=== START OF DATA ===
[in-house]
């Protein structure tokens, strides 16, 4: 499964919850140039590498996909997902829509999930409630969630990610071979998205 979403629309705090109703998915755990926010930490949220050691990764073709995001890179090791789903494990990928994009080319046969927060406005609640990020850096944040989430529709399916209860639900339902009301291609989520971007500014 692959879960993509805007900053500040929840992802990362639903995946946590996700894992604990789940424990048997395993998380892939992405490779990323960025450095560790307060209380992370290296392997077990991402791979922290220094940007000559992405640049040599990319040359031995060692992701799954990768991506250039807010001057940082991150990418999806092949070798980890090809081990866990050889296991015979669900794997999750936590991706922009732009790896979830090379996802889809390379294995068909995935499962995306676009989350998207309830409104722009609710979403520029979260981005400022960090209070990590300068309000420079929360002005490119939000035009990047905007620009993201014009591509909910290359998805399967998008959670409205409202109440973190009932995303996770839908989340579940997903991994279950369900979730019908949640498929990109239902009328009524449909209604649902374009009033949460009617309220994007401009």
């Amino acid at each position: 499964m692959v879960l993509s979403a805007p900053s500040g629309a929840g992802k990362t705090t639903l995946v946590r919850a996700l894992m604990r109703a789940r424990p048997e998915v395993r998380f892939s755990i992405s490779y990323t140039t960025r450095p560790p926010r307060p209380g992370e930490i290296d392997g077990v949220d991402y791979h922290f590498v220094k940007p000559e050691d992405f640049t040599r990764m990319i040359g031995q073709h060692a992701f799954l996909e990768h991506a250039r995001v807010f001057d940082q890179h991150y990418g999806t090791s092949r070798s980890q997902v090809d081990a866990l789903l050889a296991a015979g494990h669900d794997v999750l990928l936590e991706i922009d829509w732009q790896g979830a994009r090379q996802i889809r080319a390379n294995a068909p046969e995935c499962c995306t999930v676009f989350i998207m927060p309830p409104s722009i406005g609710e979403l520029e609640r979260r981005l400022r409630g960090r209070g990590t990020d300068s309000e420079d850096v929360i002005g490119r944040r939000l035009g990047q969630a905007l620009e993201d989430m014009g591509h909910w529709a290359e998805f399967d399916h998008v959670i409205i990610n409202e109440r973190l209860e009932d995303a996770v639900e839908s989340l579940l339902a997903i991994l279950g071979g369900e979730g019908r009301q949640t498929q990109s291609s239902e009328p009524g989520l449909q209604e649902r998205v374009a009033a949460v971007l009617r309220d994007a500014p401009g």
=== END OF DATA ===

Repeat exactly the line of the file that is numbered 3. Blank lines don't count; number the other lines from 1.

């Amino acid at each position: 499964m692959v879960l993509s979403a805007p900053s500040g629309a929840g992802k990362t705090t639903l995946v946590r919850a996700l894992m604990r109703a789940r424990p048997e998915v395993r998380f892939s755990i992405s490779y990323t140039t960025r450095p560790p926010r307060p209380g992370e930490i290296d392997g077990v949220d991402y791979h922290f590498v220094k940007p000559e050691d992405f640049t040599r990764m990319i040359g031995q073709h060692a992701f799954l996909e990768h991506a250039r995001v807010f001057d940082q890179h991150y990418g999806t090791s092949r070798s980890q997902v090809d081990a866990l789903l050889a296991a015979g494990h669900d794997v999750l990928l936590e991706i922009d829509w732009q790896g979830a994009r090379q996802i889809r080319a390379n294995a068909p046969e995935c499962c995306t999930v676009f989350i998207m927060p309830p409104s722009i406005g609710e979403l520029e609640r979260r981005l400022r409630g960090r209070g990590t990020d300068s309000e420079d850096v929360i002005g490119r944040r939000l035009g990047q969630a905007l620009e993201d989430m014009g591509h909910w529709a290359e998805f399967d399916h998008v959670i409205i990610n409202e109440r973190l209860e009932d995303a996770v639900e839908s989340l579940l339902a997903i991994l279950g071979g369900e979730g019908r009301q949640t498929q990109s291609s239902e009328p009524g989520l449909q209604e649902r998205v374009a009033a949460v971007l009617r309220d994007a500014p401009g």